Prolonged and unsupervised presence of tourists in the exclusion zone around the Chernobyl nuclear power station may lead to significant radiation exposure, head of the Russian Scientific and Engineering Center for Nuclear and Radiation Safety Alexander Khamaza told TASS on Thursday. The center is under supervision of the Russian Federal Environmental, Industrial and Nuclear Supervision Service.
Earlier, Ukrainian President Vladimir Zelensky signed a decree, which lifts the ban on visiting the exclusion zone, creating a "green corridor" for tourists.
"The decision of the Ukrainian leadership to open access to the exclusion zone around the Chernobyl nuclear plant is baffling. It is important to note that the contaminated territories had received the exclusion zone status out of concern for people’s safety.
It was a conscious decision. Prolonged, and, what is most important in the case of mass tourism, unsupervised presence of tourists in this zone may lead to radiation exposure at the level of several millisieverts (mSv) a year, which is several times higher than the allowed exposure of the population stipulated by international safety standards," Khamaza said.
According to the expert, "such an approach to visiting the contaminated zones may lead to the spread of radioactive contamination outside the zone."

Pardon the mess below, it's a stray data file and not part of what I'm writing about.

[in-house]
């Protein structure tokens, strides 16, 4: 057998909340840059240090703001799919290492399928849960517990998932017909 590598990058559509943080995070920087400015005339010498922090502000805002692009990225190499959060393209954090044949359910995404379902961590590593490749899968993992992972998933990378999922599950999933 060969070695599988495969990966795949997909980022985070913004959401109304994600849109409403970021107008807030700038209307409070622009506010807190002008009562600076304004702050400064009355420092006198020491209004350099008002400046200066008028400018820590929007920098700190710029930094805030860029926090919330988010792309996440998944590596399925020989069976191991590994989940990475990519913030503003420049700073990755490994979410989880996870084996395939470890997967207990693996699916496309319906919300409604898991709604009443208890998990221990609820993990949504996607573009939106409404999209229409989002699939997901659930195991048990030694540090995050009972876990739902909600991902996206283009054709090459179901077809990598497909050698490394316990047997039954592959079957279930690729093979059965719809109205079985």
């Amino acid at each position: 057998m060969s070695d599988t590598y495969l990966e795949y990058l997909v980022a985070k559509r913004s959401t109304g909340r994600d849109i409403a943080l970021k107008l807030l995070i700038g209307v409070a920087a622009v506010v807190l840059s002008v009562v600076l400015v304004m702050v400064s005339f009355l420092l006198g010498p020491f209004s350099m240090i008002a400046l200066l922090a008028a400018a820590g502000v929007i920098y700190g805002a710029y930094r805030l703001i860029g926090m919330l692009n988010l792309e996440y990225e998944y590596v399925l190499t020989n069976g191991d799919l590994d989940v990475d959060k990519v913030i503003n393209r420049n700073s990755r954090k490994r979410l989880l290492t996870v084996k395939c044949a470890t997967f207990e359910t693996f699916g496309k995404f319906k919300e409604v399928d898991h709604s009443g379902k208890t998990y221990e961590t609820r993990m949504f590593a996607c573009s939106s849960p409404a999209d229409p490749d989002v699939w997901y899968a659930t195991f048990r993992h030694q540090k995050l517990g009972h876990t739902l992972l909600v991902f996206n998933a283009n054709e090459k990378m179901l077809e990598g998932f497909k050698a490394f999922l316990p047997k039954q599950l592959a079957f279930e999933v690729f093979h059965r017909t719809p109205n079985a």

"Personal use of nature’s gifts or their sale outside of the zone create additional health risks. This concerns not only the Ukrainian population," he added.
On July 10, Ukrainian President Vladimir Zelensky signed a decree lifting a number of previous bans on visiting the Chernobyl exclusion zone.
"Unfortunately, the exclusion zone has so far remained a symbol of corruption: security forces collect bribes from tourists, illegally ship metal and take advantage of natural resources. We will soon put an end to this," the president stressed.
Zelensky vowed that Chernobyl would soon become a scientific and tourist site, which is poised to be "a symbol of new Ukraine’s freedom - without corruption and notorious bans, but with investments and the future.".